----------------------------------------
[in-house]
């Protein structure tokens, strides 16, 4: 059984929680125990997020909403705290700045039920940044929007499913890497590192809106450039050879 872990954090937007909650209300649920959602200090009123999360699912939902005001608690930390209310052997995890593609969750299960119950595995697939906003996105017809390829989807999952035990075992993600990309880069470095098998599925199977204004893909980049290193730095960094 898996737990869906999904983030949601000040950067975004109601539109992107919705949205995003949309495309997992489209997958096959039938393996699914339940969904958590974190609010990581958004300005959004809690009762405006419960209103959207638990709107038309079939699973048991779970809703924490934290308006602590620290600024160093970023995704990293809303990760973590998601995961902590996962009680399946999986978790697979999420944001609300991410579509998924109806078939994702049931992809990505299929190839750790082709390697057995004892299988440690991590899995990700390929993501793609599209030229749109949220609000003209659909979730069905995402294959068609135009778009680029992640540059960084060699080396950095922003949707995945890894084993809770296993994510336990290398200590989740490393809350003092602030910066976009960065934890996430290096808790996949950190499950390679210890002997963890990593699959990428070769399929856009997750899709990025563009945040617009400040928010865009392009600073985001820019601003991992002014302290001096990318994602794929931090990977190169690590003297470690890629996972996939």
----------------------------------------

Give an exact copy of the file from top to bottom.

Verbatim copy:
[in-house]
């Protein structure tokens, strides 16, 4: 059984929680125990997020909403705290700045039920940044929007499913890497590192809106450039050879 872990954090937007909650209300649920959602200090009123999360699912939902005001608690930390209310052997995890593609969750299960119950595995697939906003996105017809390829989807999952035990075992993600990309880069470095098998599925199977204004893909980049290193730095960094 898996737990869906999904983030949601000040950067975004109601539109992107919705949205995003949309495309997992489209997958096959039938393996699914339940969904958590974190609010990581958004300005959004809690009762405006419960209103959207638990709107038309079939699973048991779970809703924490934290308006602590620290600024160093970023995704990293809303990760973590998601995961902590996962009680399946999986978790697979999420944001609300991410579509998924109806078939994702049931992809990505299929190839750790082709390697057995004892299988440690991590899995990700390929993501793609599209030229749109949220609000003209659909979730069905995402294959068609135009778009680029992640540059960084060699080396950095922003949707995945890894084993809770296993994510336990290398200590989740490393809350003092602030910066976009960065934890996430290096808790996949950190499950390679210890002997963890990593699959990428070769399929856009997750899709990025563009945040617009400040928010865009392009600073985001820019601003991992002014302290001096990318994602794929931090990977190169690590003297470690890629996972996939």